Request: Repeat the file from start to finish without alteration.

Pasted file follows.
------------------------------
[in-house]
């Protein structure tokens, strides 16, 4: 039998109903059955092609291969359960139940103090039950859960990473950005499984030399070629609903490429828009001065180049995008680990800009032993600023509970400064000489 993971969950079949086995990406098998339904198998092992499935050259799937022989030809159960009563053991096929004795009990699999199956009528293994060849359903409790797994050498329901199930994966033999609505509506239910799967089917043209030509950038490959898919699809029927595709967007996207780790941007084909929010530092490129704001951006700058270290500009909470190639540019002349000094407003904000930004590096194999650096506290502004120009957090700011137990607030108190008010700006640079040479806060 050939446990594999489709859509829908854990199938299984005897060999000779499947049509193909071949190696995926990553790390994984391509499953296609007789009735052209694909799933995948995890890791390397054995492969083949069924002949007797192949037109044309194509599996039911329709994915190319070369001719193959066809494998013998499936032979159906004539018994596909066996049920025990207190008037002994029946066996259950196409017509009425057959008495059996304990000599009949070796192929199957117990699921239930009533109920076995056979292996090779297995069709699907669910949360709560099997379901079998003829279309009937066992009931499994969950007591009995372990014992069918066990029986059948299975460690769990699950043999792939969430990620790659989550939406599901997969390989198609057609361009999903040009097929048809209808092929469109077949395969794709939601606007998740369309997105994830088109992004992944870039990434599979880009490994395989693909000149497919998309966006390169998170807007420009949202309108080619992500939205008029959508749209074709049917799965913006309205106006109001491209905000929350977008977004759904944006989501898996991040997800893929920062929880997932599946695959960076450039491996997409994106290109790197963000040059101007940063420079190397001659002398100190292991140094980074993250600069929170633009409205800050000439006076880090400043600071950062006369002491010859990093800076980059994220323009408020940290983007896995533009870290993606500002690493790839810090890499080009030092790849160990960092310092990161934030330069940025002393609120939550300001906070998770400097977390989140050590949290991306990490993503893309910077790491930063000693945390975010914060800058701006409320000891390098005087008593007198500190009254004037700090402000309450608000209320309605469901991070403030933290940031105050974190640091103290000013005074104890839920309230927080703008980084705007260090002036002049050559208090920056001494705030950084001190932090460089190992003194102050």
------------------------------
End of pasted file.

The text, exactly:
[in-house]
């Protein structure tokens, strides 16, 4: 039998109903059955092609291969359960139940103090039950859960990473950005499984030399070629609903490429828009001065180049995008680990800009032993600023509970400064000489 993971969950079949086995990406098998339904198998092992499935050259799937022989030809159960009563053991096929004795009990699999199956009528293994060849359903409790797994050498329901199930994966033999609505509506239910799967089917043209030509950038490959898919699809029927595709967007996207780790941007084909929010530092490129704001951006700058270290500009909470190639540019002349000094407003904000930004590096194999650096506290502004120009957090700011137990607030108190008010700006640079040479806060 050939446990594999489709859509829908854990199938299984005897060999000779499947049509193909071949190696995926990553790390994984391509499953296609007789009735052209694909799933995948995890890791390397054995492969083949069924002949007797192949037109044309194509599996039911329709994915190319070369001719193959066809494998013998499936032979159906004539018994596909066996049920025990207190008037002994029946066996259950196409017509009425057959008495059996304990000599009949070796192929199957117990699921239930009533109920076995056979292996090779297995069709699907669910949360709560099997379901079998003829279309009937066992009931499994969950007591009995372990014992069918066990029986059948299975460690769990699950043999792939969430990620790659989550939406599901997969390989198609057609361009999903040009097929048809209808092929469109077949395969794709939601606007998740369309997105994830088109992004992944870039990434599979880009490994395989693909000149497919998309966006390169998170807007420009949202309108080619992500939205008029959508749209074709049917799965913006309205106006109001491209905000929350977008977004759904944006989501898996991040997800893929920062929880997932599946695959960076450039491996997409994106290109790197963000040059101007940063420079190397001659002398100190292991140094980074993250600069929170633009409205800050000439006076880090400043600071950062006369002491010859990093800076980059994220323009408020940290983007896995533009870290993606500002690493790839810090890499080009030092790849160990960092310092990161934030330069940025002393609120939550300001906070998770400097977390989140050590949290991306990490993503893309910077790491930063000693945390975010914060800058701006409320000891390098005087008593007198500190009254004037700090402000309450608000209320309605469901991070403030933290940031105050974190640091103290000013005074104890839920309230927080703008980084705007260090002036002049050559208090920056001494705030950084001190932090460089190992003194102050």